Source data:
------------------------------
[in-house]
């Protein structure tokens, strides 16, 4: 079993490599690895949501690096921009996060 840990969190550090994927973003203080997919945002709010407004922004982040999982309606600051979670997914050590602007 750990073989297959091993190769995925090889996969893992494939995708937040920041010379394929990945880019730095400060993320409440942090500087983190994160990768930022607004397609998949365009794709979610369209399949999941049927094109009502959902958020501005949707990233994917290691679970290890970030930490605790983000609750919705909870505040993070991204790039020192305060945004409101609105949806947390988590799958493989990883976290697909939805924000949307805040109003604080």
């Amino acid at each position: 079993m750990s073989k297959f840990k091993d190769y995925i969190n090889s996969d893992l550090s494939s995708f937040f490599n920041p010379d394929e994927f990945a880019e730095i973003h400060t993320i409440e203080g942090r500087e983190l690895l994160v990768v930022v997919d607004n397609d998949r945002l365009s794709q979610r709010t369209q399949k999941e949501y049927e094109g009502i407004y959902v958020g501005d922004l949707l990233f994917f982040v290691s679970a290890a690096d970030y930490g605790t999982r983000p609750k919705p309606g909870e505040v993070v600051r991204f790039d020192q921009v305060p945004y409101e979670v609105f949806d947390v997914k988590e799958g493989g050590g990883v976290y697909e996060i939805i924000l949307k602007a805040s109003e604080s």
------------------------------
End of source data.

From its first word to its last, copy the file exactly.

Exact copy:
[in-house]
């Protein structure tokens, strides 16, 4: 079993490599690895949501690096921009996060 840990969190550090994927973003203080997919945002709010407004922004982040999982309606600051979670997914050590602007 750990073989297959091993190769995925090889996969893992494939995708937040920041010379394929990945880019730095400060993320409440942090500087983190994160990768930022607004397609998949365009794709979610369209399949999941049927094109009502959902958020501005949707990233994917290691679970290890970030930490605790983000609750919705909870505040993070991204790039020192305060945004409101609105949806947390988590799958493989990883976290697909939805924000949307805040109003604080």
């Amino acid at each position: 079993m750990s073989k297959f840990k091993d190769y995925i969190n090889s996969d893992l550090s494939s995708f937040f490599n920041p010379d394929e994927f990945a880019e730095i973003h400060t993320i409440e203080g942090r500087e983190l690895l994160v990768v930022v997919d607004n397609d998949r945002l365009s794709q979610r709010t369209q399949k999941e949501y049927e094109g009502i407004y959902v958020g501005d922004l949707l990233f994917f982040v290691s679970a290890a690096d970030y930490g605790t999982r983000p609750k919705p309606g909870e505040v993070v600051r991204f790039d020192q921009v305060p945004y409101e979670v609105f949806d947390v997914k988590e799958g493989g050590g990883v976290y697909e996060i939805i924000l949307k602007a805040s109003e604080s």